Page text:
St. Aaron

Aaron was the older brother of Moses, and he played a critical role in the liberation of the Israelites from slavery in Egypt. According to the Bible, Aaron was born in Egypt to Amram and Jochebed, both of whom were from the tribe of Levi. He had two siblings, Moses and Miriam.

When Moses was called by God to lead the Israelites out of slavery, he asked Aaron to assist him, acting as his spokesman. Aaron was hesitant at first but eventually agreed to join his brother on this mission.

Together, Moses and Aaron went to the Pharaoh of Egypt and demanded that he release the Israelites from slavery. When the Pharaoh refused, God sent a series of plagues to afflict Egypt. Aaron was instrumental in these events, serving as the one who actually performed many of the miracles. For example, he turned his staff into a serpent, and he was the one who struck the Nile River, turning the water into blood.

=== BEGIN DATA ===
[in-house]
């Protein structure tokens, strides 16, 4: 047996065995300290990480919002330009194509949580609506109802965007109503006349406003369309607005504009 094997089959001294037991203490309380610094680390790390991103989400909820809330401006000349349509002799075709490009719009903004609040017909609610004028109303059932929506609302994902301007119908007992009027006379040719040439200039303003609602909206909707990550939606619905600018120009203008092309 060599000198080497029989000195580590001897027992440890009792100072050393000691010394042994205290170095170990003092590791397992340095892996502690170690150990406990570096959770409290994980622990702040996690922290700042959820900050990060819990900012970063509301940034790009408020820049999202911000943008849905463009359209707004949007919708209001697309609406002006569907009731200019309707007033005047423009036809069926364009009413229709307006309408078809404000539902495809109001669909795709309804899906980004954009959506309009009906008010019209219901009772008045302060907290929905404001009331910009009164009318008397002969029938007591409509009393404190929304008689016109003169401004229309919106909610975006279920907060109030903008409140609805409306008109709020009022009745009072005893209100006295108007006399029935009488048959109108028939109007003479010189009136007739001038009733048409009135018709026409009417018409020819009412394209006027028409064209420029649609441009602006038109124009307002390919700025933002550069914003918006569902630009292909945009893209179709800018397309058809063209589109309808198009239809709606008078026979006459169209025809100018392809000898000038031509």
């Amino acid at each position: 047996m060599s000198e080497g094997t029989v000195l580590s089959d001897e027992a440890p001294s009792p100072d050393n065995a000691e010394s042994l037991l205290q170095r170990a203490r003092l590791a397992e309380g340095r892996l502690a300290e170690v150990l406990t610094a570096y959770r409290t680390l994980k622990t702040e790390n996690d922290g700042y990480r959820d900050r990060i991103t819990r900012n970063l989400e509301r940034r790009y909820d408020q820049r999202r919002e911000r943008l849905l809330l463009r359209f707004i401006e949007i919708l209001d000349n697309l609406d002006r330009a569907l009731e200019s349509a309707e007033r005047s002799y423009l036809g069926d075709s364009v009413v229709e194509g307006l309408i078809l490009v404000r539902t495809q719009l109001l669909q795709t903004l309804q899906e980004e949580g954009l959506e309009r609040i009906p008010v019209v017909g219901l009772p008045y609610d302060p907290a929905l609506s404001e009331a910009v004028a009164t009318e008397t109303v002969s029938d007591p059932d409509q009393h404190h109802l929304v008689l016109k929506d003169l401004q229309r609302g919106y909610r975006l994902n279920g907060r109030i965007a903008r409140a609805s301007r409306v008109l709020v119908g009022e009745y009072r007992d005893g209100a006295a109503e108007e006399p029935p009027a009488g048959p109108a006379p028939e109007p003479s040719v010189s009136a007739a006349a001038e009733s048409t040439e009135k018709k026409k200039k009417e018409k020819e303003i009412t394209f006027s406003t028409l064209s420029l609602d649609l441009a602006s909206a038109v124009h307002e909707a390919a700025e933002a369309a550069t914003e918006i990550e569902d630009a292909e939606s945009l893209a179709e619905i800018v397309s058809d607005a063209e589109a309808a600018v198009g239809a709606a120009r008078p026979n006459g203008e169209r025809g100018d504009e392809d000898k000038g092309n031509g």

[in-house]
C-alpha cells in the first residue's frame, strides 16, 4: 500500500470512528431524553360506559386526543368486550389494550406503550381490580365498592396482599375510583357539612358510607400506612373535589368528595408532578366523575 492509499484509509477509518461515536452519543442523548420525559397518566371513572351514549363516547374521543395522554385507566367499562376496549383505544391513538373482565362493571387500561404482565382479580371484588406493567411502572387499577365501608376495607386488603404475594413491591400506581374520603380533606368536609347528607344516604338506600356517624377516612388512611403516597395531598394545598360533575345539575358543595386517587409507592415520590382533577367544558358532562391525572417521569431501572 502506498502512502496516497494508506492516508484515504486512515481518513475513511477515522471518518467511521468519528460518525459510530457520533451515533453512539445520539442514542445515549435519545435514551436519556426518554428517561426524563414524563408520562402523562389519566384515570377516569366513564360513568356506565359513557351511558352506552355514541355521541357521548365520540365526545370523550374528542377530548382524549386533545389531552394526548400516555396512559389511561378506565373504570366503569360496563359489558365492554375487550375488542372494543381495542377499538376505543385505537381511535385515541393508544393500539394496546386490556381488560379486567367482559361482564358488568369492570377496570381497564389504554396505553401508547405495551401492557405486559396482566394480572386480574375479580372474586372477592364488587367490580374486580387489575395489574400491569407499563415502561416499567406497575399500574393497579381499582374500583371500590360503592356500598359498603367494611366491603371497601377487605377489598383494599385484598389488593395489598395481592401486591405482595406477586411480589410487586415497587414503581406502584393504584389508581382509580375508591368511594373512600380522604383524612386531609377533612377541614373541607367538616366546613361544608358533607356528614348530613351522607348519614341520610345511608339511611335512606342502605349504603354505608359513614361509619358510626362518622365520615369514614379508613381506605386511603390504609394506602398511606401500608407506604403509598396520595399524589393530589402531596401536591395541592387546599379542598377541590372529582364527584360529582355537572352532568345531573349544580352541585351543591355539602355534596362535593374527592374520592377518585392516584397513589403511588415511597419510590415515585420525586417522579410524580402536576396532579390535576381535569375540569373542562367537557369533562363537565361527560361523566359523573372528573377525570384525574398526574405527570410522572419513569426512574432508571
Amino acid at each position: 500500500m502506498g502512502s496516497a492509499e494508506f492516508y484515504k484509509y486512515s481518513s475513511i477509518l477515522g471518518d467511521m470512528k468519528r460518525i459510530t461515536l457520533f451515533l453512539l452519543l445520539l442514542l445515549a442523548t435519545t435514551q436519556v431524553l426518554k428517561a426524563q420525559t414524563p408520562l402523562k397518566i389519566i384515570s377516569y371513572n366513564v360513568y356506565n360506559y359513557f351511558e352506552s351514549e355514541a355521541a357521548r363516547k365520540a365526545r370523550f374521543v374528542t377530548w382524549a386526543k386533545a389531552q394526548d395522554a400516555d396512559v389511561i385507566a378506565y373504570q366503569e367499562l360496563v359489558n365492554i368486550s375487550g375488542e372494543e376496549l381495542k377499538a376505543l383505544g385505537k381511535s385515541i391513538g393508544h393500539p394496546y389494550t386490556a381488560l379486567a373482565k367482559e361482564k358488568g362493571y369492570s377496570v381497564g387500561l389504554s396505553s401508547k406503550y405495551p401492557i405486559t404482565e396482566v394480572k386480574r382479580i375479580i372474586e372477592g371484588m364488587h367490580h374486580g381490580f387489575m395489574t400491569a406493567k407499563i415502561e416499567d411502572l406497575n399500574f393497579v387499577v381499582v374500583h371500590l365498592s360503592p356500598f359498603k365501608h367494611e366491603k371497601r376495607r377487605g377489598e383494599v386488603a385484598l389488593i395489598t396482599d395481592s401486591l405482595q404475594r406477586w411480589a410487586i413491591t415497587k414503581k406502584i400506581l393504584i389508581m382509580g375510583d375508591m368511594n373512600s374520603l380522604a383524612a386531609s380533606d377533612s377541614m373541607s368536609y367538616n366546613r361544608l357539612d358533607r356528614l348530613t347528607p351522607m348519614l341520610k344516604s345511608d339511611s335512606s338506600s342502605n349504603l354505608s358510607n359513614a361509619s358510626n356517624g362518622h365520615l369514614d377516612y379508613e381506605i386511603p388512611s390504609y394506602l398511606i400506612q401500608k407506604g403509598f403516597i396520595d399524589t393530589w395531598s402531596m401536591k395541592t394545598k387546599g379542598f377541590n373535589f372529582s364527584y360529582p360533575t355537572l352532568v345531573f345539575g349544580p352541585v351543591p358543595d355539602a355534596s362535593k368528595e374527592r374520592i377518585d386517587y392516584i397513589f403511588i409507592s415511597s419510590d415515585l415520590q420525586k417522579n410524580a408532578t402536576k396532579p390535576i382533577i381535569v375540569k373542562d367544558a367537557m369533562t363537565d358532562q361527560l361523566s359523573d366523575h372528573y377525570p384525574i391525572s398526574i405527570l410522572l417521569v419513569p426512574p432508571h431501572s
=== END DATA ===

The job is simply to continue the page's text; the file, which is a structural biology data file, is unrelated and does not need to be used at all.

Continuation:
After the Israelites were freed from Egypt, Aaron became the first High Priest of Israel. He was responsible for leading the religious ceremonies and offering sacrifices to God. He also helped Moses to establish the system of laws and regulations that governed the Israelite community.

Despite his many achievements, Aaron was not without flaws. For example, he was involved in the creation of the Golden Calf, an idol that the Israelites worshipped while Moses was on Mount Sinai receiving the Ten Commandments. Aaron was also criticized for his role in the rebellion of Korah, in which a group of Levites challenged his leadership.

Aaron died at the age of 123 and was buried in the desert. His legacy lived on, however, and he continued to be remembered as one of the great leaders of the Israelites, revered for his role in the liberation from slavery and the establishment of their religious traditions.